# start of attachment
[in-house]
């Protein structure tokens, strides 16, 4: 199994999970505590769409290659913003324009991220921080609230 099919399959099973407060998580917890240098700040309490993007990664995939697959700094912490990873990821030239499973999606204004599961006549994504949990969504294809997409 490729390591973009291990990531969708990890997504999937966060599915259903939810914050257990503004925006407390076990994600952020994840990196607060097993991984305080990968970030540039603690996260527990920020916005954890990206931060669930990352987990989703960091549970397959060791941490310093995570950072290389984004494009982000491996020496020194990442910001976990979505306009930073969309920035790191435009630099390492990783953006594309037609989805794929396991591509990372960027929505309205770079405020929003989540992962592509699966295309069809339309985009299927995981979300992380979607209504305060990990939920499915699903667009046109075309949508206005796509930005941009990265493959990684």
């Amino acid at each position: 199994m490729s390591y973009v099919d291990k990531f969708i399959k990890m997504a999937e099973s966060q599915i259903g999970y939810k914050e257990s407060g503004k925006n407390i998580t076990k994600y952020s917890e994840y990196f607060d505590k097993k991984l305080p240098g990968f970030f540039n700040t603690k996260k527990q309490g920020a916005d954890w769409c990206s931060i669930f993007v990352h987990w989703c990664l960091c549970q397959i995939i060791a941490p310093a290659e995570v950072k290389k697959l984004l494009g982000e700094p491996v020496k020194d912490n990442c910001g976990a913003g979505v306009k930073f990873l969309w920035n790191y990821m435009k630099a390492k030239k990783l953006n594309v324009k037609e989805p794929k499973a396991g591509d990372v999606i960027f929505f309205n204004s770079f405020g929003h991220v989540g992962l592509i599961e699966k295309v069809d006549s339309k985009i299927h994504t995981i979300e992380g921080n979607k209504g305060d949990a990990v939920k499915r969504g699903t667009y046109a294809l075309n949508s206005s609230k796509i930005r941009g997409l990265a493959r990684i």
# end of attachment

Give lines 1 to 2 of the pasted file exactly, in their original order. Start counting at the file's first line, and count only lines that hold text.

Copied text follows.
[in-house]
């Protein structure tokens, strides 16, 4: 199994999970505590769409290659913003324009991220921080609230 099919399959099973407060998580917890240098700040309490993007990664995939697959700094912490990873990821030239499973999606204004599961006549994504949990969504294809997409 490729390591973009291990990531969708990890997504999937966060599915259903939810914050257990503004925006407390076990994600952020994840990196607060097993991984305080990968970030540039603690996260527990920020916005954890990206931060669930990352987990989703960091549970397959060791941490310093995570950072290389984004494009982000491996020496020194990442910001976990979505306009930073969309920035790191435009630099390492990783953006594309037609989805794929396991591509990372960027929505309205770079405020929003989540992962592509699966295309069809339309985009299927995981979300992380979607209504305060990990939920499915699903667009046109075309949508206005796509930005941009990265493959990684």